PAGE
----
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Wall Street Journal column

APRIL 29, 2014
Here's a few pieces from a column called "Historically speaking", written by Dr. Amanda Foreman. It's bi-weekly, and draws on behaviors of historical figures to illuminate similar behavior in modern contemporary society. That sometimes ends up being a rather straightforward portrait of said figure(s), but can also be purely conceptual (and all the grey areas in between).
Very fun gig!
AD on this is Keith Webb.
This is Lt.Gen. "Chesty" Puller. During the Korean War, he was ordered to break out of Chosin Reservoir against a force of 80,000 PLA soldiers and open an escape route to Hungnam port. Having succeeded and lost nary a soldier in the process, Chesty refused to call the retreat a defeat, let alone a retreat. He ordered reporters to “Remember, whatever you write, this was no retreat. All that happened was we found more Chinese behind us than in front of us. So we about-faced and attacked.” With a resurgent North Korea under Kim Jong Un once again threatening to destabilize the region, this is basically about the importance of great leaders in times of conflict.

About the advent of the new royal baby, what it might be like for the brits when, after a long line of Queens, they'll again have a King on the throne (but more about the fierce struggle over the British Crown throughout history).

Our 19th century forebears were, apparently, rather intrigued with Spontaneous Human Combustion (Dickens apparently strongly believed in it...) So far, all attempts at a scientific explanation proved futile. >Spinal Tap joke goes here<.

Biological warfare has apparently been used since ancient times. The Chinese were experts at the art of producing toxic smoke. The Hittites used plague-carrying donkeys. The Ancient Greeks poisoned their enemies’ water supply. And, live scorpion bombs, anyone? Apparently, our appetite for mass destruction remains the same it was at the dawn of civilization.

On the longstanding, somewhat uneasy relationship between the inhabitants of the British Isles and personal hygiene.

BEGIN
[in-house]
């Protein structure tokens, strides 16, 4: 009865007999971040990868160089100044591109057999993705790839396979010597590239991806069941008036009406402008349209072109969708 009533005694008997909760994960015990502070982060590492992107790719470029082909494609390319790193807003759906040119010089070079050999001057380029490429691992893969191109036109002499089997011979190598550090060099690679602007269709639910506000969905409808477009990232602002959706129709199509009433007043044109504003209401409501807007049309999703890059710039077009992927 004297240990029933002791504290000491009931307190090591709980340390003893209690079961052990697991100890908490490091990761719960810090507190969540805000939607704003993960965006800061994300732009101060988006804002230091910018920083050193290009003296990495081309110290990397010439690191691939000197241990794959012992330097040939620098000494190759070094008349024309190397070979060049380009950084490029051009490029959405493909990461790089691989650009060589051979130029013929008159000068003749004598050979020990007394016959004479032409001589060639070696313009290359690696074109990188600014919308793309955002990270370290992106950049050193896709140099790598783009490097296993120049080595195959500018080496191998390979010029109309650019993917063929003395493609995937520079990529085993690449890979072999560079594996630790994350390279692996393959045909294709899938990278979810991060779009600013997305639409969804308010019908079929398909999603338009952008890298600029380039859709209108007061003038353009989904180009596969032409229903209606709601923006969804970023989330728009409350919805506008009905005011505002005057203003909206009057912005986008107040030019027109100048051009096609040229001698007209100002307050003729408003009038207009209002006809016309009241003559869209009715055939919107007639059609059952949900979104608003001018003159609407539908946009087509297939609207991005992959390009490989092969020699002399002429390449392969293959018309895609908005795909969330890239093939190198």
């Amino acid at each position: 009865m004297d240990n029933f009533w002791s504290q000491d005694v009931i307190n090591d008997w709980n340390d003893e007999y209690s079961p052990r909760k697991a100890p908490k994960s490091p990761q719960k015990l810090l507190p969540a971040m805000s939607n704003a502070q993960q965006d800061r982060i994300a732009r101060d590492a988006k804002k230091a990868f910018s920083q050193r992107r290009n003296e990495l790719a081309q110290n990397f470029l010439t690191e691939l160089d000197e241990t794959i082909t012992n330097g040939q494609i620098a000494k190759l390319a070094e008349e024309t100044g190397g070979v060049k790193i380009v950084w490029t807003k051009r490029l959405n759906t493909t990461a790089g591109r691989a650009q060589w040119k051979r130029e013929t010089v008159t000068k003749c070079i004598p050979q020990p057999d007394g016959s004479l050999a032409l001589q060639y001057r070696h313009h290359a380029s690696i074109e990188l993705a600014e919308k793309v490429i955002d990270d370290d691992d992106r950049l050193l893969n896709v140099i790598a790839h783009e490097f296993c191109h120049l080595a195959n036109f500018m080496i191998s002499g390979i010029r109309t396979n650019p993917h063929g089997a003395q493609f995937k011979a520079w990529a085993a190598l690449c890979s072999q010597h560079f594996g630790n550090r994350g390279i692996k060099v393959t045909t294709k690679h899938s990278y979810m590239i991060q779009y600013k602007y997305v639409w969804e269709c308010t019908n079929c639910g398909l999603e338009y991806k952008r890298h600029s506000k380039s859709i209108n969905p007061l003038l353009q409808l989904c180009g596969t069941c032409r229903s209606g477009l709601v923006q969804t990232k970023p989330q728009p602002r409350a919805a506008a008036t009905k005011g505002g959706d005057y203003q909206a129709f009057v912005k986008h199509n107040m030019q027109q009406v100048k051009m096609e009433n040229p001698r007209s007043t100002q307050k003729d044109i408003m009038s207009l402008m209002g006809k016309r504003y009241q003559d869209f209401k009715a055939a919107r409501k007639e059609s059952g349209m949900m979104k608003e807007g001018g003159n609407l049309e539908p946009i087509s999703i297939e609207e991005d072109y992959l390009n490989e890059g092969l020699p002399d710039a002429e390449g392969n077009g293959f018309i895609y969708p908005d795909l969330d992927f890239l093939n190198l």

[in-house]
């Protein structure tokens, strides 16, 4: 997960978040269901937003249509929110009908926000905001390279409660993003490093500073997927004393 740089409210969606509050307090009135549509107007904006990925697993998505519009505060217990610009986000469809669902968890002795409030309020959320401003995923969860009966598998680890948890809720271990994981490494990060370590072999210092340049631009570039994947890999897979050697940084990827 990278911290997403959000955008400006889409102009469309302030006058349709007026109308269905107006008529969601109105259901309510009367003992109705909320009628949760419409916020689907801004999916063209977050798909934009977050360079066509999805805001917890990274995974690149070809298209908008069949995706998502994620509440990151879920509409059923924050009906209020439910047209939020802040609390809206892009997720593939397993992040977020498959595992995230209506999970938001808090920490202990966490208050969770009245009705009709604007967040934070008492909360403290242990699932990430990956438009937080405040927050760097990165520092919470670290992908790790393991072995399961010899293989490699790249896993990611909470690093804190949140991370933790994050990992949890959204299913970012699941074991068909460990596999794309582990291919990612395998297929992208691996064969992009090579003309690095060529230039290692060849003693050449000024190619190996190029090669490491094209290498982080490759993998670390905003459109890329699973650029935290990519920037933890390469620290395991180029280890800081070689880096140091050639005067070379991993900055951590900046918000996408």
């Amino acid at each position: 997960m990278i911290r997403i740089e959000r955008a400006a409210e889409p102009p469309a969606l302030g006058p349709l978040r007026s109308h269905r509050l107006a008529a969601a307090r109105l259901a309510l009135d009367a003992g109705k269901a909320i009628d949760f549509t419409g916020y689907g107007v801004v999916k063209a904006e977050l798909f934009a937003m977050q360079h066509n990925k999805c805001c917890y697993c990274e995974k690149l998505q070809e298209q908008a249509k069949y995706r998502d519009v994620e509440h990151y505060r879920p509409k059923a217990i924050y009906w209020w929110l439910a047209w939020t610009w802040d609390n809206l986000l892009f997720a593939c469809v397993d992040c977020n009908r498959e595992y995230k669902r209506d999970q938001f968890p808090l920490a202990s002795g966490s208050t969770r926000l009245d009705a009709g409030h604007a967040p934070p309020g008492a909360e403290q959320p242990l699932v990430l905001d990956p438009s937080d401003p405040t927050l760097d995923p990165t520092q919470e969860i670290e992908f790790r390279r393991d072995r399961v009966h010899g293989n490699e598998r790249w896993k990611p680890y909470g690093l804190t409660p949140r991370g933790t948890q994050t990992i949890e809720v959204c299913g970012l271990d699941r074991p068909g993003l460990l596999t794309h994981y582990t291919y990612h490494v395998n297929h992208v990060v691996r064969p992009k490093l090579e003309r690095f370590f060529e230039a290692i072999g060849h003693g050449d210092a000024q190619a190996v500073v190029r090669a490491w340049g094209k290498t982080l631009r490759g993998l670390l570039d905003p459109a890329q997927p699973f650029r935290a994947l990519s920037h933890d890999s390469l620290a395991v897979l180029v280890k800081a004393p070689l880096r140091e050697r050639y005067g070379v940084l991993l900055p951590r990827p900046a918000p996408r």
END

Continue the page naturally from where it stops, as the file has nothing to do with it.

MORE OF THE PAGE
About the headless man being an popular motif in stories throughout the ages and in every culture.

Gideon Welles, Lincoln's Naval Secretary, for an article about trends in and importance of facial hair throughout history.

On new Year's resolutions (Here's Ben with his list of 13 virtues he famously devised at the age of twenty- and failed to follow about as many times).

On the rather tumultuous history of divorce (or break-ups in general). Here's the most notorious breaker-upper of his time, Henry VIII.

About bad weather being the oldest excuse in history to avoid exercise. Charles Dickens, however, was a manly man and cherished brisk walks in the snow and ice.

A piece about people's fascination with soothsayers, the accuracy of their predictions- and Caesar famously ignoring his.

On extinctions through the ages, natural or man-made, and the importance of preserving what's left. One such attempt, that unfortunately failed, but laid the groundwork for the great national parks, was the protection of the Passenger Pigeon that used to roam the US in giant flocks. This is Martha, the last survivor, that died in a Cincinnati zoo in the early 1900s.

About revolutionary war poetry, especially the ‘Concord Hymn’ by Ralph Waldo Emerson. And the power it wields to inspire people in times of turmoil.

Queen Victoria. Not exactly the poster child of motherliness. Yet one of the first to freely admit to having used Chloroform in childbirth. At the time, it was still considered (mostly by clerics, of course) a woman's god given duty to suffer through the pains of giving birth. A small step in changing the traditional role of the woman as mother and unpaid cook and housekeeper.

© 2024 Thomas Fuchs